The Agenda continues its coverage of the Waterloo Global Science Initiative’s OpenAccess Energy Summit Tuesday night with a look at some possible solutions to ending energy poverty.
Even though the world has been transformed by digital technology, 1.1 billion people continue to live without access to electricity. Another billion have unreliable access, affecting such daily life activities as cooking, heating, and lighting. Tuesday’s episode of The Agenda, airing at 8:00 p.m. and again at 11:00 p.m., will discuss how to change that.
People around the globe are using a multitude of strategies to end energy poverty. Here is a look at some of them.
Fuel from farm waste
Small agricultural villages far from electrical grids produce abundant amounts of farm waste, or biomass, that can be turned into electricity. Husk Power Systems, a company in India, is taking advantage of that biomass by using rice husks to power Second World War-era diesel generators for smaller farms. The generators, fitted with biomass gasifiers, create micro-grids in remote areas where rice is a staple crop. According to the company’s website Husk now operates more than 80 micro-grid plants in India, Uganda and Tanzania.
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Simply getting energy technology to a far-flung community can be difficult due to a lack of roads. Mobisol, a German solar panel installer, is trying to make its products available to more remote areas by asking already-existing customers to power its delivery drones.
The idea is that a drone in need of a recharge would land on a Mobisol customer’s home, hook itself up to the solar panel on the roof, and then fly off to deliver equipment to a customer even further away. In exchange for allowing their home to serve as drone recharging stations, Mobisol customers would get credits on their bills. A company video illustrates the concept.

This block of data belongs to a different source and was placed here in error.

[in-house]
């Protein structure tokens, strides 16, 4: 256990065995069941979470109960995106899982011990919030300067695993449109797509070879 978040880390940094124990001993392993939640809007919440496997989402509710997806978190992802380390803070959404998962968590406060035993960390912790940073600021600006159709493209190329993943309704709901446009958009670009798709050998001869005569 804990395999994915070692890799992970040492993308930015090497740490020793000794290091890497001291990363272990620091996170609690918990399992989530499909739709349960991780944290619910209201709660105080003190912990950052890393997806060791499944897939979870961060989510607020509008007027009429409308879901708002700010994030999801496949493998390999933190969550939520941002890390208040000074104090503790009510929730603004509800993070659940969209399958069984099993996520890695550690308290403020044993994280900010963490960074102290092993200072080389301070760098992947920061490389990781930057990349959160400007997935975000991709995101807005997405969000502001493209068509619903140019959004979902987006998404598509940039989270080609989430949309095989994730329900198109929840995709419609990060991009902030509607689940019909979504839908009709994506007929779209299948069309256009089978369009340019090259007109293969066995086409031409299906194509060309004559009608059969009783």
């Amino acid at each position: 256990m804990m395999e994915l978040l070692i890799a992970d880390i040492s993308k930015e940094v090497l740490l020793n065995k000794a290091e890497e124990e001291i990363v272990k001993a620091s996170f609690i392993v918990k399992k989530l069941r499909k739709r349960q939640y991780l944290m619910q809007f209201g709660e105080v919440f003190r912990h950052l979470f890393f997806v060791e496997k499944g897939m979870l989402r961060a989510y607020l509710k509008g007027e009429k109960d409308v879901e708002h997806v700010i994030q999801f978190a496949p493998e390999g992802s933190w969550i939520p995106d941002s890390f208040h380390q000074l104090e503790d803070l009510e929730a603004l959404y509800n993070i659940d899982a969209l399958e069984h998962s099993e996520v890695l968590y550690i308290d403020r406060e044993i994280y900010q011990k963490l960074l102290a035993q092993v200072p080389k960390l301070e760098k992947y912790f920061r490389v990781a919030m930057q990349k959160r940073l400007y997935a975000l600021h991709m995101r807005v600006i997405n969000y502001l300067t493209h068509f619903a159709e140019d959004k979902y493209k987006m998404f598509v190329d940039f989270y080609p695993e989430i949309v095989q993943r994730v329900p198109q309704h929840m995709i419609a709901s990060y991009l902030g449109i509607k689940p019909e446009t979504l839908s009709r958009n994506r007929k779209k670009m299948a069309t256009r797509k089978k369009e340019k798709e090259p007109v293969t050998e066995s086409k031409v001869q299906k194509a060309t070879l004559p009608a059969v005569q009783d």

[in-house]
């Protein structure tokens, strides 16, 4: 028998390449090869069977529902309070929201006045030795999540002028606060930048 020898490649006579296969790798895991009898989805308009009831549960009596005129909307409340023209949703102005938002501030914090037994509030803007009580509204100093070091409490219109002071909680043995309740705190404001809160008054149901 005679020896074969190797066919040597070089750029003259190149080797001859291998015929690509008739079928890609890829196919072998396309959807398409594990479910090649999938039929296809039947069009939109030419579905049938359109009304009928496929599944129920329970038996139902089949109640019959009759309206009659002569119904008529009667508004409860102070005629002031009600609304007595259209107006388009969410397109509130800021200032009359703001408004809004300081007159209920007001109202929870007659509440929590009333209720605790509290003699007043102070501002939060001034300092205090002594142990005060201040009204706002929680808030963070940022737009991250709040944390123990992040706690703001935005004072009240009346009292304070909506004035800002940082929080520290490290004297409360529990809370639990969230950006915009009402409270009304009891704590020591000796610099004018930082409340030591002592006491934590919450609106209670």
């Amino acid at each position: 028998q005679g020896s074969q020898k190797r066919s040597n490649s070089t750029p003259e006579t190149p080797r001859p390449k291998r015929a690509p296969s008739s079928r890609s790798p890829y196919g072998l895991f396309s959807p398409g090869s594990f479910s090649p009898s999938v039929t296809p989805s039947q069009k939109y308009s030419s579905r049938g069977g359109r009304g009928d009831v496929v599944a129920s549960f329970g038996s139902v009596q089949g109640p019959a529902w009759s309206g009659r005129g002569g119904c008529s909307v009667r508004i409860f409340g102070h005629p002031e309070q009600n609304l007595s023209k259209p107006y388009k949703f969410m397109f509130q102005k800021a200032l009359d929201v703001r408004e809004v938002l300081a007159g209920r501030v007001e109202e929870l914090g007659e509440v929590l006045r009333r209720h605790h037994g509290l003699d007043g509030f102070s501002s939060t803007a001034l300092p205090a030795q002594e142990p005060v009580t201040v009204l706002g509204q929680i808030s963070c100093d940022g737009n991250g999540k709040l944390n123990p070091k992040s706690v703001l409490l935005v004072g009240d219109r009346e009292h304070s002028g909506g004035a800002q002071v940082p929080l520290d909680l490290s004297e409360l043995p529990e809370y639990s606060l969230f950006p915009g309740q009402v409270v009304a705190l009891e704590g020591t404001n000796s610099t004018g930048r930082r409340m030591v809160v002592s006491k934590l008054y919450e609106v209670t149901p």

A home solar system can provide energy independence. Yet for the world’s poorest, it can be an inaccessibly expensive up-front investment. Simpa, a company operating in India, borrows the pay-as-you-go model of the cell phone industry to get around this.
Simpa co-founder Michael Marcharg tells ICTworks that one reason for the proliferation of cell phone use in India (there are around 850 million in the country) is many people on low incomes can afford them through pay-as-you-go plans. Rather than signing up for a monthly contract beyond their means, many Indian cell phone users will purchase a set amount of minutes that they can use over days, weeks or months. When they need more minutes, they purchase more, paying only for the cell phone time they need.
A Simpa solar home system in India requires an initial payment of about US$20 to $40, according to ICTworks. Once installed, users purchase prepaid cards of 50, 100, or 500 rupees (500 rupees is worth about C$10). Using an activation code on the card, customers can access the amount of power they paid for.
“By purchasing these energy credits, Simpa’s customers do not pay for the light only; they also pay down the cost of the product itself. To most people, it takes them three to five years before they can reimburse the full purchase price; but once it is done, they own the solar home system and can enjoy free electricity for 10+ years,” ICTworks reports.
Another way to get around a lack of reliable electricity is to figure out how to do without electricity entirely. To that end, researchers have been developing several versions of refrigerators that can work off the grid.
One such fridge was recently developed by a team of students at the University of Calgary. “First, similar to an elephant's ear, the machine uses a funnel to catch air and bring it into a pipe immersed in fluid. The fluid around the coil evaporates, cooling the air inside. Then, it moves to a below ground refrigeration chamber to chill the food,” reports the Huffington Post. The invention is illustrated in a video.
Food spoilage is a huge problem around the world, so cooling systems that require no power to operate could help reduce food insecurity in remote areas. Other attempts to help bring refrigeration to those without access to reliable electricity include a solar powered refrigerator, a fridge that keeps things cool using dirty water, and a thermos that can keep vaccines chilled for up to 30 days.